Pretty Porous

MRI and contrast agent perfusion in brain tissue

Magnetic resonance imaging (MRI) is an immensely important and versatile imaging technique used for medical imaging. The technique is based on the nuclear magnetic resonance of hydrogen atoms to radio frequency signals in strong magnetic fields. MRI avoids damaging radiation (e.g. X-rays) and is usually considered non-invasive. MRI of the brain is, for example, used in the diagnosis and therapy monitoring of brain tumors, in the analysis of neurodegenerative diseases such as Alzheimer’s or Parkinson’s disease, and diseases of the central nervous system, such as multiple sclerosis. In a variant of MRI called perfusion MRI, a contrast agent is injected into the blood stream and a sequence of MR images is taken to observe the fate of this contrast agent.

Why is it important that the brain is a porous medium?
Like most biological soft tissues, brain tissue consists of a mixture of cells, fibres, and fluid within the cells and the interstitial space (pore space). Cells are supplied by blood vessels with oxygen and nutrients. The blood vessels also consist of cells and blood is a mixture of fluid and various cells. This complex tissue architecture complicates the interpretation of the MRI images.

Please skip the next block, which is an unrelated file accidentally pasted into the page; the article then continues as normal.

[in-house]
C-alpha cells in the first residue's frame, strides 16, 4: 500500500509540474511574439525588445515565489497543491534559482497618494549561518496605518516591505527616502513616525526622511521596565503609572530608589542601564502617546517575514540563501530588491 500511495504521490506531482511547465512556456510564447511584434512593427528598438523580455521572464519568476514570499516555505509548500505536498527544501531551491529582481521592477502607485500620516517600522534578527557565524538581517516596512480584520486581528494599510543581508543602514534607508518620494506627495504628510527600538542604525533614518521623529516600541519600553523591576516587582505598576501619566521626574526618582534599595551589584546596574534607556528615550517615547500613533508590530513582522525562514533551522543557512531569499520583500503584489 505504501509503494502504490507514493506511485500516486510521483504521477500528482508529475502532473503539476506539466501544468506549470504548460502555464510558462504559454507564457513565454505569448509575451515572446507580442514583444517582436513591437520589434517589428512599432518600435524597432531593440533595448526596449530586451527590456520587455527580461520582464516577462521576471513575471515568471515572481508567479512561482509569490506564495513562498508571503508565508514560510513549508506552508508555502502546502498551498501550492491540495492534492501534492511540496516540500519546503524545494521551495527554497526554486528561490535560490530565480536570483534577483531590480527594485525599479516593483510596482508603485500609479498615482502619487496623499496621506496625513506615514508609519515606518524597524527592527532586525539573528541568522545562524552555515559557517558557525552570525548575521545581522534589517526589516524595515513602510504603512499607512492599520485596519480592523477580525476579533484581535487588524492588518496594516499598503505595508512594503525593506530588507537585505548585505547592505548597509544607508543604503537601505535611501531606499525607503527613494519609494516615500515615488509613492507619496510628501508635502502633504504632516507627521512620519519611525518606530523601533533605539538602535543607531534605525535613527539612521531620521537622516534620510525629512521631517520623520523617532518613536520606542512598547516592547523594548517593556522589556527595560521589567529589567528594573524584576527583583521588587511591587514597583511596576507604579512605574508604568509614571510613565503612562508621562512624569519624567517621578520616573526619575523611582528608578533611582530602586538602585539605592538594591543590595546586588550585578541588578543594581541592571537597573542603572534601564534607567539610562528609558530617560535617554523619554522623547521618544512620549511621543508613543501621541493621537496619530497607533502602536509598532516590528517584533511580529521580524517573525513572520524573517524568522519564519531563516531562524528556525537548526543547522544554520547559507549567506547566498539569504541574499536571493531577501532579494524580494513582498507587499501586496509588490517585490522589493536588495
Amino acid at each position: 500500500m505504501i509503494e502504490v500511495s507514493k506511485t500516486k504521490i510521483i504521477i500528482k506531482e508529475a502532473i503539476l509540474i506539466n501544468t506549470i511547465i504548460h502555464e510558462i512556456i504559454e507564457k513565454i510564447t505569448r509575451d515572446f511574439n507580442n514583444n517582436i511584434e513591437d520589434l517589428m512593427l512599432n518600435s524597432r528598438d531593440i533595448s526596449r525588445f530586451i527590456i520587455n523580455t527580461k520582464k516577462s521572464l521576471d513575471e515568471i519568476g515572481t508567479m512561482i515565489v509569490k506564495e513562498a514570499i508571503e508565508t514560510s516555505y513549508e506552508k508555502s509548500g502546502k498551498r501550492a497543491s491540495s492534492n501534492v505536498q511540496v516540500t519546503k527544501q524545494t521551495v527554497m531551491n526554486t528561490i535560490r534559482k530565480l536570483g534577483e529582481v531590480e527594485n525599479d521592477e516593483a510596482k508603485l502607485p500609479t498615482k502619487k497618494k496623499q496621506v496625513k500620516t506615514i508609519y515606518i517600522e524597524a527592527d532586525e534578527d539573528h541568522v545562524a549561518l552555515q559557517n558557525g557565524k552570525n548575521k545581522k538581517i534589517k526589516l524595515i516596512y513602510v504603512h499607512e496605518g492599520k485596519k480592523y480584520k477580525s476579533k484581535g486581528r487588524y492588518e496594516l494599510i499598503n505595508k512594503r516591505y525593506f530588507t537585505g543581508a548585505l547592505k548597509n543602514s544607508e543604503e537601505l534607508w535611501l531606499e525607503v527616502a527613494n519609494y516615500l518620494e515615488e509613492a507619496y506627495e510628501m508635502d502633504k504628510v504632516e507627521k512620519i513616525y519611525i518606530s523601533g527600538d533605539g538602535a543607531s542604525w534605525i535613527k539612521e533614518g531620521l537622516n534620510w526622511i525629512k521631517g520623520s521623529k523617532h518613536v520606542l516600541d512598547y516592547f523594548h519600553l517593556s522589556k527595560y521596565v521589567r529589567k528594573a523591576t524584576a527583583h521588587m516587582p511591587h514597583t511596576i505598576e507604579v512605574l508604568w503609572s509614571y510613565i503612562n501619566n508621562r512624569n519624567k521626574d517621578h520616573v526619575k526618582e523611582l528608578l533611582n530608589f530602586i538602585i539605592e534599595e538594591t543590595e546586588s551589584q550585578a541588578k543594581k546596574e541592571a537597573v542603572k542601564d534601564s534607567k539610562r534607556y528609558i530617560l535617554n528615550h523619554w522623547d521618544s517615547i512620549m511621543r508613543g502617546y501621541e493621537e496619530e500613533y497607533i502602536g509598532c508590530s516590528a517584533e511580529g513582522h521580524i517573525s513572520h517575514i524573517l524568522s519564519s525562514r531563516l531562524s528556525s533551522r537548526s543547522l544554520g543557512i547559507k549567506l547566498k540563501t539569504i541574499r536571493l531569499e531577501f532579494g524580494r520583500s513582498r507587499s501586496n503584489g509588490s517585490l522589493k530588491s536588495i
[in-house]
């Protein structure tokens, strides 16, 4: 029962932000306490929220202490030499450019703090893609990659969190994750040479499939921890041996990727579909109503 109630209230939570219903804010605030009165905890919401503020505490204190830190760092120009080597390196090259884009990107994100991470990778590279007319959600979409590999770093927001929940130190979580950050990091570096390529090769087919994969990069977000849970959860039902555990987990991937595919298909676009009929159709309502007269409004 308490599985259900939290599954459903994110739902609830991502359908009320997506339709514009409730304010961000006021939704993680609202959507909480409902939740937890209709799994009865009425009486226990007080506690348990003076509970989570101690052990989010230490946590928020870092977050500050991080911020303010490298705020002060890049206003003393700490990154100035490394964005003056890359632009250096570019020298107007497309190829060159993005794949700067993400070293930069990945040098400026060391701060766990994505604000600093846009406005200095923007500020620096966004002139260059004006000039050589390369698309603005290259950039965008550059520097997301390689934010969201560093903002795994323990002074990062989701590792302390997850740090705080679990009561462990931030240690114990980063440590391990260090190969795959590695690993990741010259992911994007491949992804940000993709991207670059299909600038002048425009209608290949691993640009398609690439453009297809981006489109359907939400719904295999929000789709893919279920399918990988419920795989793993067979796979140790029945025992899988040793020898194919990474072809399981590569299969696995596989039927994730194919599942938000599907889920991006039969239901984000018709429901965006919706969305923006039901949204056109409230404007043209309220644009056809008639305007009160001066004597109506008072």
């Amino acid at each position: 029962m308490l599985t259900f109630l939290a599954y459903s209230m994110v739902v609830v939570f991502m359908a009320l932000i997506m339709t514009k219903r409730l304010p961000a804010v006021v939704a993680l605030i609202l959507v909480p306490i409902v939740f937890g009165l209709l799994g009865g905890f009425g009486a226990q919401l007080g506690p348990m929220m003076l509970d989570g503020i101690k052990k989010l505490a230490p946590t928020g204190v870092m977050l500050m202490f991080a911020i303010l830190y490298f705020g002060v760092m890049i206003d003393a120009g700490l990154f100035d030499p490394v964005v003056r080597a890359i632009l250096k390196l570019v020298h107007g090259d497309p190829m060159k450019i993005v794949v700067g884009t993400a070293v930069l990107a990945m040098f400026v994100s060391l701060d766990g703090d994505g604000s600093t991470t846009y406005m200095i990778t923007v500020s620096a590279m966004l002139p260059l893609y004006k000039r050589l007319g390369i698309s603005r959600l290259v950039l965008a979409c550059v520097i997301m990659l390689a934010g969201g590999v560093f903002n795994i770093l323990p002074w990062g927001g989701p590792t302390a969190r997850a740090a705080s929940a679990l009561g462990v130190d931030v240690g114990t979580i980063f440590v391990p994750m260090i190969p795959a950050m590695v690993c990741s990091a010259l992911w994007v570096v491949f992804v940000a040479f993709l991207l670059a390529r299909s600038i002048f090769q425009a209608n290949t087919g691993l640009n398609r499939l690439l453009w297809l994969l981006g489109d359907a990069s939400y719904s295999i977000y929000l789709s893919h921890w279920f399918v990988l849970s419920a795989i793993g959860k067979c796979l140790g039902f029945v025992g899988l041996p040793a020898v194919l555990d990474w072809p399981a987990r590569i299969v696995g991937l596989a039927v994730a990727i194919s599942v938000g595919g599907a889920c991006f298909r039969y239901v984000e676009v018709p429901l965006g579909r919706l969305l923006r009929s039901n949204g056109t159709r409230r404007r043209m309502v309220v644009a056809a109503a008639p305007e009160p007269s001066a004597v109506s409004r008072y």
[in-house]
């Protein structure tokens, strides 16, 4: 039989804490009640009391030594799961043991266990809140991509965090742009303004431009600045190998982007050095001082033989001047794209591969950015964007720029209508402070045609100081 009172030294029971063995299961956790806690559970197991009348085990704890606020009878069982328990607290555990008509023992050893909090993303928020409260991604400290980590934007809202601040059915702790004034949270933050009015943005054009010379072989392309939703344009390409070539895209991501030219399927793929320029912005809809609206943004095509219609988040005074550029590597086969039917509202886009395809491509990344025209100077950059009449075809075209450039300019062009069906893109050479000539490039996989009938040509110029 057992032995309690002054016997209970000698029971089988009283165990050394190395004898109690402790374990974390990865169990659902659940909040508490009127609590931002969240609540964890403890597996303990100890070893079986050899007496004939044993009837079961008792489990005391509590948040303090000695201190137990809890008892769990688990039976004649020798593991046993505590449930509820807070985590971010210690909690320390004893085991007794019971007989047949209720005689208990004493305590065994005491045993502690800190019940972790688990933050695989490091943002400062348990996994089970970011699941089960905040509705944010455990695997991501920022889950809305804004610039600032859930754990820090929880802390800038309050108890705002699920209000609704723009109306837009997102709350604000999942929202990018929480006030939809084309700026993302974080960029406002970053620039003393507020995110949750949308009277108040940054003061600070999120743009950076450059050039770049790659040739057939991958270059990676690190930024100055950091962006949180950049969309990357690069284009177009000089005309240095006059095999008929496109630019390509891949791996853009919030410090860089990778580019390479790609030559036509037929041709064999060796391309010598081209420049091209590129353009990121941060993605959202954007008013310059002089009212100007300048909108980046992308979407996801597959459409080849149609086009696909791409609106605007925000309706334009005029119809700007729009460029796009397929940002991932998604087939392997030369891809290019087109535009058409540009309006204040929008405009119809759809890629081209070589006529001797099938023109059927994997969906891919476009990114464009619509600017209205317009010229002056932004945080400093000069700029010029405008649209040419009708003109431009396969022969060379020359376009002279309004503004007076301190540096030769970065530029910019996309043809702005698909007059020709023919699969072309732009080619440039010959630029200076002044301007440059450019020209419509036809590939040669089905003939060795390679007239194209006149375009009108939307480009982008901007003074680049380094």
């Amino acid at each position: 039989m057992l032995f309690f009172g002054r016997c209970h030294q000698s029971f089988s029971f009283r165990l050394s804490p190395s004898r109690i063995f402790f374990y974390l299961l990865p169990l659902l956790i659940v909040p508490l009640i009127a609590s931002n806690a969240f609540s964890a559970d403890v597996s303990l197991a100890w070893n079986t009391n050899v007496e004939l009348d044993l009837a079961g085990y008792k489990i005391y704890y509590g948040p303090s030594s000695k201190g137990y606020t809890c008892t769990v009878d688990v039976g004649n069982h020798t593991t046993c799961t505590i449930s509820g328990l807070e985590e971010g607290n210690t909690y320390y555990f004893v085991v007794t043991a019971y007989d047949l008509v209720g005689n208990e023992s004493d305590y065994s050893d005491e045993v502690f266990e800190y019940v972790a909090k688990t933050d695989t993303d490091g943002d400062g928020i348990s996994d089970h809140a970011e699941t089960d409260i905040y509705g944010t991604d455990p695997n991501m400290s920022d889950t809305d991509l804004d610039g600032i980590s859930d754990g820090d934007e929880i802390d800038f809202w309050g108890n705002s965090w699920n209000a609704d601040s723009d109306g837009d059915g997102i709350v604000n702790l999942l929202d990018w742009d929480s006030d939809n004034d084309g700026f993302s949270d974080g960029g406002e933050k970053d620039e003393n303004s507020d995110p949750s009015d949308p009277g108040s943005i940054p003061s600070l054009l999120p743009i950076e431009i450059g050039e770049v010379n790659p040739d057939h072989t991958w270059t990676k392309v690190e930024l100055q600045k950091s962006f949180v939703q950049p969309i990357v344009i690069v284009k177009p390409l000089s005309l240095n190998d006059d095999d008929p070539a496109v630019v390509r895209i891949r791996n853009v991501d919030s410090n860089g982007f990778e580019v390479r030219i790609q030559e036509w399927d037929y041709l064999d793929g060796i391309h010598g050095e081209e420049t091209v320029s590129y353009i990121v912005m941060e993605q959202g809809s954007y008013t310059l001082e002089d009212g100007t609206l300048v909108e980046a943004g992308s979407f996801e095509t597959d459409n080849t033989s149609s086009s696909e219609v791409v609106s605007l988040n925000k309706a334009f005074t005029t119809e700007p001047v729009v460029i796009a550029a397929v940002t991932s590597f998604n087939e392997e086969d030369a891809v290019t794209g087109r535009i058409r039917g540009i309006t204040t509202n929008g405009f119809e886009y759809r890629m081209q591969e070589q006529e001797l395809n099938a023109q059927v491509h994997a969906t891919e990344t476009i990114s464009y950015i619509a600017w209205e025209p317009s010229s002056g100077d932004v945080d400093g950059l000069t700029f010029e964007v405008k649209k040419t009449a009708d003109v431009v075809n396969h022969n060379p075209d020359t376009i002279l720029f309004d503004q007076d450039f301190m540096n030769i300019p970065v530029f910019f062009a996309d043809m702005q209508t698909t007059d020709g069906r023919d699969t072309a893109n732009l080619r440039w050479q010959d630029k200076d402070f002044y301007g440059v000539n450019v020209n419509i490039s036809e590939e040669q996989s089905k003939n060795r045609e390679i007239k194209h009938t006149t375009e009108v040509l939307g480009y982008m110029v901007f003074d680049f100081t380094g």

How can computer simulations help?
Computer models are the basis for the image post-processing done for perfusion MRI data. The model simulates both contrast agent perfusion and the resulting MRI signal and compares the result with the data. Hereby, certain properties of the brain tissue can be inferred. For example, the blood volume fraction can be estimated—an important biomarker for tumors, but equally important to assess the possible damage after a stroke. Simple simulations only take seconds and thus immediately provide important additional informations to medical doctors for decision making.

At the University of Stuttgart, researchers develop novel simulation techniques with the goal of extracting further information from MRI data. Using computer simulations, they try to better understand how contrast agent spreads in brain tissue and how different properties of the tissue influence MRT data.

Credits: University of Stuttgart / Timo Koch